The judge made findings, commencing with the history of the defendant’s relationship with the “nine different attorneys”[9] who had been appointed to represent him over the course of the trial and posttrial proceedings.  In reciting this history, the judge listed each of the attorneys by name and stated the reason why each had been allowed to withdraw from representing the defendant.  The judge found that between the arraignment in 2006 and the trial in 2008, the defendant had been represented by six different attorneys, five of whom had been allowed to withdraw after the defendant had accused them of unprofessional conduct and had threatened to report them to the board.  As to the posttrial probation revocation proceedings, the judge found that the defendant had been represented by three different attorneys who had been subjected to accusations and threats similar to those visited upon the trial attorneys, and that the defendant had been warned that no further counsel would be appointed to represent him.[10]  Except with respect to one trial attorney who had withdrawn in 2007, the judge made no findings that the defendant had threatened physical harm to any of the appointed counsel.  The judge characterized the defendant’s conduct toward those attorneys, all of whom are “experienced and skilled” criminal defense lawyers, as “egregious.”  Last, the judge found the defendant “lucid” and “responsive” during the earlier exchange regarding counsel’s motion to withdraw.  Relying on the prior competency evaluations as reported by the prosecutor, the judge found that “mental health [was not] a mitigating factor.”

Based on these findings, the judge ruled that “this is the rare case where the defendant has forfeited the right to counsel in this probation violation action by his own egregious conduct.”  More specifically, the judge relied on the pattern of hostile and threatening conduct consisting mainly of the threat to sue or report counsel to the board, the single threat of violence to a trial attorney, and the prior judge’s warning that no new counsel would be appointed to represent the defendant.  The judge advised the defendant that the probation revocation hearing would be scheduled forthwith and that the defendant would proceed pro se.

  1. The probation revocation hearing.  Between the forfeiture and probation revocation hearings, a different judge held a hearing on three motions filed by the pro se defendant:  a motion to dismiss the probation surrender notice,[11] a motion for medical records from Lemuel Shattuck Hospital, and a motion for funds for a private investigator.  The motion to dismiss was based on the defendant’s claim that the letters to the victim did not violate the no-contact condition of probation because he had the victim’s permission to send the letters.  The defendant sought medical records to establish a causal relationship between his “brain damage” and the letter writing to the victim.  The basis of the motion for funds for a private investigator was to “check any future issues as they arise.”  The judge denied these and subsequent motions filed by the defendant.[12]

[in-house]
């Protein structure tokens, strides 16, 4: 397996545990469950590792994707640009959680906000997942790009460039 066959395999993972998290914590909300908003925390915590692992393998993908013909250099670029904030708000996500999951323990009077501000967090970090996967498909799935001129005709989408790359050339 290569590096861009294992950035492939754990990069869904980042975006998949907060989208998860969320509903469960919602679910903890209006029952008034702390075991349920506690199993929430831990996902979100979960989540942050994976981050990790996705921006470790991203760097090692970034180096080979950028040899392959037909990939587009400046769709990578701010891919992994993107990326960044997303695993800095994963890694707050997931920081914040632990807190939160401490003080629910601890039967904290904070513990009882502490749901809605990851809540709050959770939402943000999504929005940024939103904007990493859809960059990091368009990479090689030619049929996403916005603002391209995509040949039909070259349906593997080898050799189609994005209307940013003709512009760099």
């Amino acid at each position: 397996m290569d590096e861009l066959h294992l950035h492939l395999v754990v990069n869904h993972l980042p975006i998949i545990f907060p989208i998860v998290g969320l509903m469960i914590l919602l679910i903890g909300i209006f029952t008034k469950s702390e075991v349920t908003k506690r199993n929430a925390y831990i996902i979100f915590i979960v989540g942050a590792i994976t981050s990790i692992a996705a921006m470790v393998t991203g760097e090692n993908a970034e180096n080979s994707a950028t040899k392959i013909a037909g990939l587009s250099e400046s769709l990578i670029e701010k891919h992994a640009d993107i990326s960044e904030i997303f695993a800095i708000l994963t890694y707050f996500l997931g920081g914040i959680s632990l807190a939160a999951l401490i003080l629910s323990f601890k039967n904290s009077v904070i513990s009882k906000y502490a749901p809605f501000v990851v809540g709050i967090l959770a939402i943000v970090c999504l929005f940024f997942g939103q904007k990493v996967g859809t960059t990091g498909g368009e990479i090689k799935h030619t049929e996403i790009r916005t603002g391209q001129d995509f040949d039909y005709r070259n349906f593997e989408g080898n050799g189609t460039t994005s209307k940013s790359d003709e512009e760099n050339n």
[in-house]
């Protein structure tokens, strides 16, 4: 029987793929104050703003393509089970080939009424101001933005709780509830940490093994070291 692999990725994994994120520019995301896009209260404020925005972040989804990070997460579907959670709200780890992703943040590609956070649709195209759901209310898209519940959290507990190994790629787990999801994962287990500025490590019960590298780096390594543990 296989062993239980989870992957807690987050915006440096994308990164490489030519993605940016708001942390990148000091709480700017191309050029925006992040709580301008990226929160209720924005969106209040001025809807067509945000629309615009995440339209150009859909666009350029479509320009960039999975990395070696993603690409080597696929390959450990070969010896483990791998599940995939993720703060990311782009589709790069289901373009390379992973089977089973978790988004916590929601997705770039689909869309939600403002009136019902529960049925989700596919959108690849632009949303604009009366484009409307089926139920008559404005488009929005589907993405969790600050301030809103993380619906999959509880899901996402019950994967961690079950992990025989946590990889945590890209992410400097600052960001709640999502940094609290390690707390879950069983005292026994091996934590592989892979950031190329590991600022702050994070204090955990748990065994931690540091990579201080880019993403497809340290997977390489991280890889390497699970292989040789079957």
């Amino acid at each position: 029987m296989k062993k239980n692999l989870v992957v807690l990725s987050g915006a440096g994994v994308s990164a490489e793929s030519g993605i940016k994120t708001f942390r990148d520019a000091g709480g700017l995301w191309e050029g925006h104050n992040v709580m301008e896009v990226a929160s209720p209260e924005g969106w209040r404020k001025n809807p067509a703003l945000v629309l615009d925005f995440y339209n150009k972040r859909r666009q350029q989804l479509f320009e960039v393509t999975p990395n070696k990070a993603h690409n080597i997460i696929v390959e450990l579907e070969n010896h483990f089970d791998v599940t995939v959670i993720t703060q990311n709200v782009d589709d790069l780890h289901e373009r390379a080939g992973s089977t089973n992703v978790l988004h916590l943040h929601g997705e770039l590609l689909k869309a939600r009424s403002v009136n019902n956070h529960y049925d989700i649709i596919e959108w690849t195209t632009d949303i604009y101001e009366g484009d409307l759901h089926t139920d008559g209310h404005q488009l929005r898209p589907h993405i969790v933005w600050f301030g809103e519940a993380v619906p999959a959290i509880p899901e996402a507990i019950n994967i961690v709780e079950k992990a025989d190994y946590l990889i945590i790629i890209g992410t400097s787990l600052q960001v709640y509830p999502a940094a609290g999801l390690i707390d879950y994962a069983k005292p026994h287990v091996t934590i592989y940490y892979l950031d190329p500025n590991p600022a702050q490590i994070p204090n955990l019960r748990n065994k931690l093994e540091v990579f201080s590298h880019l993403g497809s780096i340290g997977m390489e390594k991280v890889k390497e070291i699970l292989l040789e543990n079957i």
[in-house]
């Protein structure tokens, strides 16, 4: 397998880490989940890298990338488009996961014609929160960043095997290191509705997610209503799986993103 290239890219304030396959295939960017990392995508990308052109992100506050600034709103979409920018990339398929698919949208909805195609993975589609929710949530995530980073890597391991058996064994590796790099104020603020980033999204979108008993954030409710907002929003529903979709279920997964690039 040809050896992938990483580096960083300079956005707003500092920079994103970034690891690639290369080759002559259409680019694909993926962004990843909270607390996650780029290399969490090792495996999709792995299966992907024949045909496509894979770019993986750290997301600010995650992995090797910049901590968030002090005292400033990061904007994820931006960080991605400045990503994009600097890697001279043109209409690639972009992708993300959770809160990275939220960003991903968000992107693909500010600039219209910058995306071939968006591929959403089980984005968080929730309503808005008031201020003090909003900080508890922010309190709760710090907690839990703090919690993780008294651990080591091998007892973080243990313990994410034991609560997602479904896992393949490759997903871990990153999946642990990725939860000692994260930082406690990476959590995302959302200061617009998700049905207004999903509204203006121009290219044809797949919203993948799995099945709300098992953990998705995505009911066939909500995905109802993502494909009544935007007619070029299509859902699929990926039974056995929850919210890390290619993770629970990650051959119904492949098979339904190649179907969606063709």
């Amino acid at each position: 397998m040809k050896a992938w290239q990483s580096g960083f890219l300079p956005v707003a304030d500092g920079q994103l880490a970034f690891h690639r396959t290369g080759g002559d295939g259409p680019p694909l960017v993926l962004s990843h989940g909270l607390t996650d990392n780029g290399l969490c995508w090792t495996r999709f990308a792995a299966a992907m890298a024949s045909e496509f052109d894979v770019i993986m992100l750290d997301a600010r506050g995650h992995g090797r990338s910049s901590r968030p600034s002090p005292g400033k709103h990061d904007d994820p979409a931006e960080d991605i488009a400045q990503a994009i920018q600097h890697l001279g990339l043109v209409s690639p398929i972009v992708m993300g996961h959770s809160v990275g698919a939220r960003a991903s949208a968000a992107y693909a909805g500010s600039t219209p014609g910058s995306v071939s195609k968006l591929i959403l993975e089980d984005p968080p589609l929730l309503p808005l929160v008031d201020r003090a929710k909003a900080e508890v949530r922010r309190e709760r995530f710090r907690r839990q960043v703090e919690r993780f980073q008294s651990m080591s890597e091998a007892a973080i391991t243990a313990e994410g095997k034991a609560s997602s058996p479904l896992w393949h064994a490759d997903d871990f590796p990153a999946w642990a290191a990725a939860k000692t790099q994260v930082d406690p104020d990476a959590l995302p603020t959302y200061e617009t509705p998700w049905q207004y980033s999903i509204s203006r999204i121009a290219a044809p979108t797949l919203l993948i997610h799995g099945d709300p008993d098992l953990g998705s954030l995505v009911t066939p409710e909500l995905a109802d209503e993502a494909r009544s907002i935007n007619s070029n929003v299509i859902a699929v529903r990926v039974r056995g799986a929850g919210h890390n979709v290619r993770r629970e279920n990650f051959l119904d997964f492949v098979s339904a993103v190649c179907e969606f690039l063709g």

Over the course of two days, the judge, who was not the judge who had conducted the forfeiture hearing, conducted the probation revocation hearing, where the sole issue was whether the defendant violated the “no-contact” condition of his probation by sending letters to the victim.[13]  On the first day of the hearing, the judge ordered that the defendant be evaluated for competency during the luncheon recess.  After interviewing the defendant and reviewing pertinent court records, the court’s forensic psychologist opined, “I do believe he has a rational and meaningful understanding of what this hearing is about.  I believe he understands the gravity and the consequences for him.  And I think, to the best of his ability, he is prepared to try to convince the Court about his innocence.”  The judge accepted the report and resumed the hearing.

On the first day of the hearing, the victim and her mother testified that the defendant had sent letters to the victim from prison and that neither had consented to contact with the defendant.  The victim witness advocate testified on the second day of the hearing and, in response to the defendant’s questions, testified that the victim had “told [her] on a number of occasions that [the victim] does not want to have contact with [him].”  The defendant conceded that he had written letters to the victim but asserted two defenses, permission and necessity,[14] both of which the judge rejected.  At the end of the second day of the hearing, the judge found the defendant in violation of his probation, revoked the probation, and imposed a term of imprisonment.

Discussion.  1.  Forfeiture of the right to counsel.  The defendant argues that the judge erred on both procedural and substantive grounds in ruling that his conduct justified the forfeiture of his right to counsel at the probation revocation hearing.  The defendant argues that the hearing, held on one day’s notice, violated his right to due process, in that he was deprived of the opportunity to marshal and present evidence in opposition to forfeiture.  He also argues that the judge erroneously considered conduct at the pretrial proceedings in determining that his conduct warranted forfeiture of counsel at the probation revocation hearing scheduled to occur seven years later.  The Commonwealth counters that the judge’s forfeiture order was proper given the defendant’s pattern of threatening conduct toward counsel and because the proceeding involved a probation revocation rather than a trial.  We conclude that (1) given the timing, the hearing did not meet the procedural due process requirement of a “full and fair” opportunity to be heard on the issue of forfeiture; and (2) because the defendant’s posttrial conduct did not involve either threats of violence or acts of violence toward counsel, his conduct did not warrant the extreme sanction of forfeiture of the right to counsel for the probation revocation hearing.  We address each issue in turn.